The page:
04.1.2014 | 10:55 am

I think it’s pretty obvious that I haven’t been posting very often lately. I haven’t really explained why, because I had hoped I wouldn’t need to. 

But I’ve reached a point where it’s obvious that something’s wrong, and I feel like I owe you an explanation. And, quite honestly, an apology.

Then Vs. Now

Really, the signs have been obvious to anyone who would care to observe them. Which, I guess, just goes to show that people prefer not to see some things.

All you really need to do is look at my results for the Leadville Trail 100 mountain bike race.

For fifteen years, I tried and tried (and tried and tried and tried) to finish in under nine hours. And I never did. I never even really came close. The best time I ever finished with was 9:13. And that was just once, when I was in my early thirties.

I was a lot more likely to finish in around 9:30. Or 10:00. Or even 10:20. That’s nothing to be ashamed of — those are all good finishing times. Times many people — most people — would be proud of.

And then, three years ago, I finished in 8:18. As I noted at the time, that was nearly a full hour faster than my previous best. In spite of the fact that I was now in my mid-forties, a full decade older than the prime of my life. 

The next year, I finished in under nine hours again — this time winning the singlespeed division. And then the following year — last year — I did the race in 8:25. That’s only seven minutes slower than my previous best…and this time I did it on a singlespeed. At the age of 47.

You think I got that much faster just because of the bike? Yeah. Right.

But it hasn’t just been at Leadville that I’ve suddenly—almost unbelievably—gotten faster. 

Last year, I took time off Kenny’s best times at the Rockwell Relay for every single leg of the race. I beat him in the Crusher in the Tushars, too. I took a podium spot in what was my rookie 25 hour singlespeed race.

At Rebecca’s Private Idaho last year, there was exactly one person who beat me in the first KOM climb that day: Levi Leipheimer. 

Yeah, things have obviously changed since I began this blog almost exactly nine years ago when I started this blog because I was so fat I had to push my bike up an easy hill. 

Things have changed significantly. Like I’m a cycling fairy tale. My results have been too good to be true. 

And if any of us have learned anything in the past couple years, it’s that if something seems too good to be true, it probably is.


I am the kind of person who goes after things he wants. And I wanted to finish Leadville in under nine hours very, very badly.

But — after fifteen tries — it didn’t seem like it was going to happen. 

I distinctly remember my friend Dug telling me one time after I had finished yet another Leadville in around 9:20, “Not everyone is built to go fast. You’ve hit your ceiling. You’re as fast as you’re going to get. Stop beating yourself up about it.”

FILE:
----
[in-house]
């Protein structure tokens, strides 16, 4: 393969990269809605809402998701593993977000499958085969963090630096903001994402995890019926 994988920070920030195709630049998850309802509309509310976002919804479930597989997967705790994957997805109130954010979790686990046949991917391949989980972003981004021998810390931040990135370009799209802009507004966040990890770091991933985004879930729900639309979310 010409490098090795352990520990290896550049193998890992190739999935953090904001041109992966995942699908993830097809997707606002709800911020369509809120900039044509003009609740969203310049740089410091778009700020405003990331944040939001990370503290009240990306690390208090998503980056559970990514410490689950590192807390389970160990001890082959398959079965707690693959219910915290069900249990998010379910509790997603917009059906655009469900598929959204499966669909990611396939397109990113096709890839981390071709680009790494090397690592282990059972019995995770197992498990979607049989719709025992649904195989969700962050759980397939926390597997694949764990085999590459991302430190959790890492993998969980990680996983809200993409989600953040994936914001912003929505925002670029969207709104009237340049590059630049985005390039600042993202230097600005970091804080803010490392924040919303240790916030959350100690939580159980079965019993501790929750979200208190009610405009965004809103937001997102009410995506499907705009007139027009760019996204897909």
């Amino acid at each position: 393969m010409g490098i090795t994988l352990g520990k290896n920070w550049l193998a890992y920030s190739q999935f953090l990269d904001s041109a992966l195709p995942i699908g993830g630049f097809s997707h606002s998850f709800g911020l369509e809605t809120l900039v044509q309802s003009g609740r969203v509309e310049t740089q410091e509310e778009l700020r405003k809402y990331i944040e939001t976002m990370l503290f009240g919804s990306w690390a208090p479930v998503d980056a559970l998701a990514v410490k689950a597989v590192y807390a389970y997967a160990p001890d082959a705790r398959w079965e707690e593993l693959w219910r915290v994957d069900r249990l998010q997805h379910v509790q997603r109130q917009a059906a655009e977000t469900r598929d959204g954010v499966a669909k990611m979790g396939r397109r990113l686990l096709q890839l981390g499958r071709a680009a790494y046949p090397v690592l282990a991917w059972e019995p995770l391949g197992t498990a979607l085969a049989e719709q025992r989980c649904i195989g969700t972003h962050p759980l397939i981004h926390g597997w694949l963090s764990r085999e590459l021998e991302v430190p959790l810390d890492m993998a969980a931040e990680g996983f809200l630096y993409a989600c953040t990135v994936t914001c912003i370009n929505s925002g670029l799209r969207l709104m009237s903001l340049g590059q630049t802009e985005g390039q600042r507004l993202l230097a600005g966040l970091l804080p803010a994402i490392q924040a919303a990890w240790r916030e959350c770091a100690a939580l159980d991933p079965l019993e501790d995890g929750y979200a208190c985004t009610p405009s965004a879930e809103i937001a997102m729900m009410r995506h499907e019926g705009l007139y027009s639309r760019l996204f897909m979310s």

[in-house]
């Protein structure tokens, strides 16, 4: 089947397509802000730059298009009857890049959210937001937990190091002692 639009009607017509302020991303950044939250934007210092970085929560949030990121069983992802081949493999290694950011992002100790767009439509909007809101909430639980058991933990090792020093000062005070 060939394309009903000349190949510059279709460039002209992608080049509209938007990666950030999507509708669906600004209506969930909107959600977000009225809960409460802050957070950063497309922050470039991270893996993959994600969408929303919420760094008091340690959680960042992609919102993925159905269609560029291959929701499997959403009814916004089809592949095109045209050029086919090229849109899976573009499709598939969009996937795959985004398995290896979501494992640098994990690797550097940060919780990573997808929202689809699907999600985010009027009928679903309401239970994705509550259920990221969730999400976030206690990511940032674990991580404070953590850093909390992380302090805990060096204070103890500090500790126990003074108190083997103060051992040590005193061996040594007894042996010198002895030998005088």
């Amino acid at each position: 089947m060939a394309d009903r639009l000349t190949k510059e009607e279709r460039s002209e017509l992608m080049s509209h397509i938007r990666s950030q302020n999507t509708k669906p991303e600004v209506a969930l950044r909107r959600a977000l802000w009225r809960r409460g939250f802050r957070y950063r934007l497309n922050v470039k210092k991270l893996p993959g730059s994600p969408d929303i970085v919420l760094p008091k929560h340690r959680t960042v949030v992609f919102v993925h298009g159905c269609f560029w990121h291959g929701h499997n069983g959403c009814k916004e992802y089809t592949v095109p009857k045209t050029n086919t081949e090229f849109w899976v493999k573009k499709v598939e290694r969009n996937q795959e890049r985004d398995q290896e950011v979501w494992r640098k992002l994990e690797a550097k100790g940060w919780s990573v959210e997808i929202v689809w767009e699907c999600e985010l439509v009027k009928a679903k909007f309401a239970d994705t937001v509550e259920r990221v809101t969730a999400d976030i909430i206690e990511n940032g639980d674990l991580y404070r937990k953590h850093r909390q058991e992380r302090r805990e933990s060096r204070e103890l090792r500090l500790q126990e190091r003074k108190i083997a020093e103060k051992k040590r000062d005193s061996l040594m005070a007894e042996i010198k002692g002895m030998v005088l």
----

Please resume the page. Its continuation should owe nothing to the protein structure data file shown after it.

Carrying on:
I had to agree with part of what Dug said: I had hit my ceiling. But I hated that ceiling. 

And I knew there were ways to break through ceilings.

So I looked into EPO. And testosterone. And immediately knew…I had to look elsewhere. That stuff was expensive. The money I make by blogging certainly wouldn’t cover that kind of thing.

Amphetamines, on the other hand, are surprisingly affordable, and remarkably easy to obtain. 

I wasn’t worried about being tested. As near as I can tell, nobody tests at any events I do — there’s no money for winners. And — I told myself — it wasn’t like I was really cheating anyone. I wasn’t going to get on any podiums. I just wanted to finish under nine hours.

But then I did start winning stuff (or at least getting on the podium). And — bonus — I found that my weight was dropping. And to a guy like me, those two amazing facts were enough to overcome any minor ethical issues I might have had when I first started. 

Fast Forward

I don’t know if I even really need to write the rest of this. You know how it goes. I found that being faster on races made me want to be faster on training rides. And in fact, if I didn’t take something before a ride, I wasn’t able to keep up with The Hammer. 

And then my teeth started falling out, which is less obvious (but more permanent) than the scabs I’m always picking at on my face now.

And then I lost my job a few months ago. Yeah, I said I quit so I could write more, but I think it’s pretty obvious that all my ads are freebies I give to friends; this blog doesn’t make me any money whatsoever. Never has.

In fact, I’ve had to sell several of my bikes just to keep up with house and meth payments. At the current rate, I’ve only got enough bikes to last me a few more months before I’m down to just one mountain bike, a road bike, and a time trial bike.


So. I’m sorry. I’m sorry I have deceived you. I’m sorry I doped.

More than anything else, though, I’m sorry I need to ask you to donate $20 to help me continue my habit. You see, I hope to get a sub-8 at Leadville this year, which means I kind of need to step up my game, and I think meth has taken me as far as it can.

I’m going to need to try some new things, and that’s going to take money. And while I could try a Kickstarter campaign, I’d rather just come out and ask directly.

So: please click here to donate. Thank you. And again, I’m sorry.


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